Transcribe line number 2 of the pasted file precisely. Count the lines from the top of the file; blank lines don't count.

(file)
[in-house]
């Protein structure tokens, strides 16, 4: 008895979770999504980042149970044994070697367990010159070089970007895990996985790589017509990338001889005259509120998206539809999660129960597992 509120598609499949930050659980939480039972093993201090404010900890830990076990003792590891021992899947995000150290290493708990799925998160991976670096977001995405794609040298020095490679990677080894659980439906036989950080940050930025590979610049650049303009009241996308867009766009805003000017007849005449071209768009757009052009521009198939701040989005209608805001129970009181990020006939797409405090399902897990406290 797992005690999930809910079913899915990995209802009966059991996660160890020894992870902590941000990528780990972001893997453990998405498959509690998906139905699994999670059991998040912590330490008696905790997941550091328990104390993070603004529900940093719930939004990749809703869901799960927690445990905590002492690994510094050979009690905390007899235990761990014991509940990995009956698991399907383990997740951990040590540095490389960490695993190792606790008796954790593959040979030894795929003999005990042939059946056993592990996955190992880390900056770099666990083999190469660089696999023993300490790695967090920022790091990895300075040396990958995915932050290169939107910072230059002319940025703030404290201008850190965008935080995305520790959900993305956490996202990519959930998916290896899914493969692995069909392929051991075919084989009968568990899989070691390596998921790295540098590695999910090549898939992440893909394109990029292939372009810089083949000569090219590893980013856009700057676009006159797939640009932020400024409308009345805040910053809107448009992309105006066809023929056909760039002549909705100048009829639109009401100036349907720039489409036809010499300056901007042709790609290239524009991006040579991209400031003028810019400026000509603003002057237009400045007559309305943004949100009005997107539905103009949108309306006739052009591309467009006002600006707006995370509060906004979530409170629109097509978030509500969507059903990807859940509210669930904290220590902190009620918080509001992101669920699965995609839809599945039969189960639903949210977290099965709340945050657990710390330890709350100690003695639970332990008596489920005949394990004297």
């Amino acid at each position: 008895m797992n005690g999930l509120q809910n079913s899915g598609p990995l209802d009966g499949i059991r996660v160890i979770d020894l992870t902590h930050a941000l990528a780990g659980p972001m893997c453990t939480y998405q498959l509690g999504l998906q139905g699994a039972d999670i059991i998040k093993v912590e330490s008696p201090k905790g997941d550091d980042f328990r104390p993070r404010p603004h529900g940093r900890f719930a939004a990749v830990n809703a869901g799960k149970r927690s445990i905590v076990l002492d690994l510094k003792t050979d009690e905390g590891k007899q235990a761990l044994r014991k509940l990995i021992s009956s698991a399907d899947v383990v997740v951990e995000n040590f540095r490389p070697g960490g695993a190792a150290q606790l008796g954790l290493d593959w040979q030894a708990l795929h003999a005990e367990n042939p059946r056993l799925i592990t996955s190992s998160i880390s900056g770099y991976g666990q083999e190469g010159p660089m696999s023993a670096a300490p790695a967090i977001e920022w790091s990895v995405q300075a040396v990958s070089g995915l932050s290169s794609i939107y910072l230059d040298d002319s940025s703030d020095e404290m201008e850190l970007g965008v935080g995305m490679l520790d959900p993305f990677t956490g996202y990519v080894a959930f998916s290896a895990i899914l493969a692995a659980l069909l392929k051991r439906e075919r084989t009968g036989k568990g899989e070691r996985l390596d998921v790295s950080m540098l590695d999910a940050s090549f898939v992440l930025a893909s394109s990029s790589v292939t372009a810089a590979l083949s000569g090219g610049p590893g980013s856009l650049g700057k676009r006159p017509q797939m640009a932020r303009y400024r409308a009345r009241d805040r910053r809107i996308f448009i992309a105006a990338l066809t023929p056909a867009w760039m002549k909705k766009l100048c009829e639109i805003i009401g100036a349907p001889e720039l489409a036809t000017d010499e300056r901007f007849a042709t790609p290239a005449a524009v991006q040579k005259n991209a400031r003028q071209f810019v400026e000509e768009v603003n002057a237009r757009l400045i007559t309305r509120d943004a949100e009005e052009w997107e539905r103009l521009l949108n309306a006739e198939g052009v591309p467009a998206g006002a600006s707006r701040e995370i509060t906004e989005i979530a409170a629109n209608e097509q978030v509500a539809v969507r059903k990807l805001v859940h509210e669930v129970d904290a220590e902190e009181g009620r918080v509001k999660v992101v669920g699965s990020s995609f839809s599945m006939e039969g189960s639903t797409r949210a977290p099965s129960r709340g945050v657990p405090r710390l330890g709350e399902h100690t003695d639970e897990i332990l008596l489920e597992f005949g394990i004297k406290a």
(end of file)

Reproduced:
């Protein structure tokens, strides 16, 4: 008895979770999504980042149970044994070697367990010159070089970007895990996985790589017509990338001889005259509120998206539809999660129960597992 509120598609499949930050659980939480039972093993201090404010900890830990076990003792590891021992899947995000150290290493708990799925998160991976670096977001995405794609040298020095490679990677080894659980439906036989950080940050930025590979610049650049303009009241996308867009766009805003000017007849005449071209768009757009052009521009198939701040989005209608805001129970009181990020006939797409405090399902897990406290 797992005690999930809910079913899915990995209802009966059991996660160890020894992870902590941000990528780990972001893997453990998405498959509690998906139905699994999670059991998040912590330490008696905790997941550091328990104390993070603004529900940093719930939004990749809703869901799960927690445990905590002492690994510094050979009690905390007899235990761990014991509940990995009956698991399907383990997740951990040590540095490389960490695993190792606790008796954790593959040979030894795929003999005990042939059946056993592990996955190992880390900056770099666990083999190469660089696999023993300490790695967090920022790091990895300075040396990958995915932050290169939107910072230059002319940025703030404290201008850190965008935080995305520790959900993305956490996202990519959930998916290896899914493969692995069909392929051991075919084989009968568990899989070691390596998921790295540098590695999910090549898939992440893909394109990029292939372009810089083949000569090219590893980013856009700057676009006159797939640009932020400024409308009345805040910053809107448009992309105006066809023929056909760039002549909705100048009829639109009401100036349907720039489409036809010499300056901007042709790609290239524009991006040579991209400031003028810019400026000509603003002057237009400045007559309305943004949100009005997107539905103009949108309306006739052009591309467009006002600006707006995370509060906004979530409170629109097509978030509500969507059903990807859940509210669930904290220590902190009620918080509001992101669920699965995609839809599945039969189960639903949210977290099965709340945050657990710390330890709350100690003695639970332990008596489920005949394990004297």